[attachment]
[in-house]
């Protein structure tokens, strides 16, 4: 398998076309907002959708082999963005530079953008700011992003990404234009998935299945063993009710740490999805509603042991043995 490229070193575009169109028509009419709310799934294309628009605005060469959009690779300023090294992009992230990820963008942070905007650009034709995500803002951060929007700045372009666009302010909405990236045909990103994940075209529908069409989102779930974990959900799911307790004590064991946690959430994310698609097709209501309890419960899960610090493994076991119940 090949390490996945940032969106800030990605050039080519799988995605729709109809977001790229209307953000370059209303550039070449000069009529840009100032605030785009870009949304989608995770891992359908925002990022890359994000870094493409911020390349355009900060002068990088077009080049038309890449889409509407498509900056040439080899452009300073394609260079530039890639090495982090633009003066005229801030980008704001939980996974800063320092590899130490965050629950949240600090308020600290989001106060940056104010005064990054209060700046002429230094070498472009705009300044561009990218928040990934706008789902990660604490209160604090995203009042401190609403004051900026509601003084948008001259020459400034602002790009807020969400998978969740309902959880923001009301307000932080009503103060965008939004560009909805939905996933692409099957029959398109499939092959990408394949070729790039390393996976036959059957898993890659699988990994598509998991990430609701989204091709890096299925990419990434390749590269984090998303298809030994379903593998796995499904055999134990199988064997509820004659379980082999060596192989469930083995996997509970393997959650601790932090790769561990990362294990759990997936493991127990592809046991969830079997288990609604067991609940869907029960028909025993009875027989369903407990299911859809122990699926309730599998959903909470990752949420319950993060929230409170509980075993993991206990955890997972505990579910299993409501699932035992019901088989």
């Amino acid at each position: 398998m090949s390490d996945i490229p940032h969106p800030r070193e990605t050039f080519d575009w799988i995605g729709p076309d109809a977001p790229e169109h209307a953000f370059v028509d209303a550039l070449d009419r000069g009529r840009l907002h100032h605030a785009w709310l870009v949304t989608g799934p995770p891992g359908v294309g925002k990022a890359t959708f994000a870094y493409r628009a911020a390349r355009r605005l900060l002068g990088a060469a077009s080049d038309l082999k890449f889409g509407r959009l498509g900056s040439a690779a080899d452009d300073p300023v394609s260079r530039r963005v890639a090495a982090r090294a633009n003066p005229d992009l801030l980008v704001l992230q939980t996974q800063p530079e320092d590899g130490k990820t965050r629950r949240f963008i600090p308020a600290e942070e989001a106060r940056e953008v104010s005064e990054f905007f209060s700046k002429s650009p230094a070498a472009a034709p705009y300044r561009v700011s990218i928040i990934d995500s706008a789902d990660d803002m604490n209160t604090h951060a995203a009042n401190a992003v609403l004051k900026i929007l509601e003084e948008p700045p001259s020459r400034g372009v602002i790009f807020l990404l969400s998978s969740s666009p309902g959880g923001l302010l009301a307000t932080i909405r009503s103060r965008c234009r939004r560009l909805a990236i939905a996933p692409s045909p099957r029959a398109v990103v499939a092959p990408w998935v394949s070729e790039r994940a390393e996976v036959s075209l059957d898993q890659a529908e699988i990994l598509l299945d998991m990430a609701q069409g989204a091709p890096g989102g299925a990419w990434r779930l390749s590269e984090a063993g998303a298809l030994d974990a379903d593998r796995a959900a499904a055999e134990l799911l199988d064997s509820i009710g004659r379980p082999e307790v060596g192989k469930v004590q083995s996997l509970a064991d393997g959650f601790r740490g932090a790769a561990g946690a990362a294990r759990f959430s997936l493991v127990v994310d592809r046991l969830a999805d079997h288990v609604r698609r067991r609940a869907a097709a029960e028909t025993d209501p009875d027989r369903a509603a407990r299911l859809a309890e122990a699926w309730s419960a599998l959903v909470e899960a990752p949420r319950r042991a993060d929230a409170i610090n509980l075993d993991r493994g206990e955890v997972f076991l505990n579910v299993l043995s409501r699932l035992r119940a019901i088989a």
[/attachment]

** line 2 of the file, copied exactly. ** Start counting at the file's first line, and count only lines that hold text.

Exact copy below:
């Protein structure tokens, strides 16, 4: 398998076309907002959708082999963005530079953008700011992003990404234009998935299945063993009710740490999805509603042991043995 490229070193575009169109028509009419709310799934294309628009605005060469959009690779300023090294992009992230990820963008942070905007650009034709995500803002951060929007700045372009666009302010909405990236045909990103994940075209529908069409989102779930974990959900799911307790004590064991946690959430994310698609097709209501309890419960899960610090493994076991119940 090949390490996945940032969106800030990605050039080519799988995605729709109809977001790229209307953000370059209303550039070449000069009529840009100032605030785009870009949304989608995770891992359908925002990022890359994000870094493409911020390349355009900060002068990088077009080049038309890449889409509407498509900056040439080899452009300073394609260079530039890639090495982090633009003066005229801030980008704001939980996974800063320092590899130490965050629950949240600090308020600290989001106060940056104010005064990054209060700046002429230094070498472009705009300044561009990218928040990934706008789902990660604490209160604090995203009042401190609403004051900026509601003084948008001259020459400034602002790009807020969400998978969740309902959880923001009301307000932080009503103060965008939004560009909805939905996933692409099957029959398109499939092959990408394949070729790039390393996976036959059957898993890659699988990994598509998991990430609701989204091709890096299925990419990434390749590269984090998303298809030994379903593998796995499904055999134990199988064997509820004659379980082999060596192989469930083995996997509970393997959650601790932090790769561990990362294990759990997936493991127990592809046991969830079997288990609604067991609940869907029960028909025993009875027989369903407990299911859809122990699926309730599998959903909470990752949420319950993060929230409170509980075993993991206990955890997972505990579910299993409501699932035992019901088989």